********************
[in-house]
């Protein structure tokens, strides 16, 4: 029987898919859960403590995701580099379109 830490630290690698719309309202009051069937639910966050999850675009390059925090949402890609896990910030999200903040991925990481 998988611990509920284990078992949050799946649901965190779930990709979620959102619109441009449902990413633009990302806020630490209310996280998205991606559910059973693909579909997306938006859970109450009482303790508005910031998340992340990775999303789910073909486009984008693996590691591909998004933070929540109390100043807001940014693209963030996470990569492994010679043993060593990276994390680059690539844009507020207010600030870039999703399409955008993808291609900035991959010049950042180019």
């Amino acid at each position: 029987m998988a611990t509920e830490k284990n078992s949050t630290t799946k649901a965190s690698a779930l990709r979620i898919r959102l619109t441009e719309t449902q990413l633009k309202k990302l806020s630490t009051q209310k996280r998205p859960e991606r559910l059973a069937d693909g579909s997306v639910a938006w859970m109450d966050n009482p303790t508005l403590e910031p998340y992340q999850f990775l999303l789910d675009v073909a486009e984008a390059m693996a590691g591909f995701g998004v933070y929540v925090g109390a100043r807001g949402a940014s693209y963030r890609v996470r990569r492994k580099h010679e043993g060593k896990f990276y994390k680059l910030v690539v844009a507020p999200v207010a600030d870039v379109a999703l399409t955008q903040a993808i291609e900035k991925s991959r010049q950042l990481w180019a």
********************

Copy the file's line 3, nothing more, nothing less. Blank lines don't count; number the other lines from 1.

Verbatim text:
């Amino acid at each position: 029987m998988a611990t509920e830490k284990n078992s949050t630290t799946k649901a965190s690698a779930l990709r979620i898919r959102l619109t441009e719309t449902q990413l633009k309202k990302l806020s630490t009051q209310k996280r998205p859960e991606r559910l059973a069937d693909g579909s997306v639910a938006w859970m109450d966050n009482p303790t508005l403590e910031p998340y992340q999850f990775l999303l789910d675009v073909a486009e984008a390059m693996a590691g591909f995701g998004v933070y929540v925090g109390a100043r807001g949402a940014s693209y963030r890609v996470r990569r492994k580099h010679e043993g060593k896990f990276y994390k680059l910030v690539v844009a507020p999200v207010a600030d870039v379109a999703l399409t955008q903040a993808i291609e900035k991925s991959r010049q950042l990481w180019a």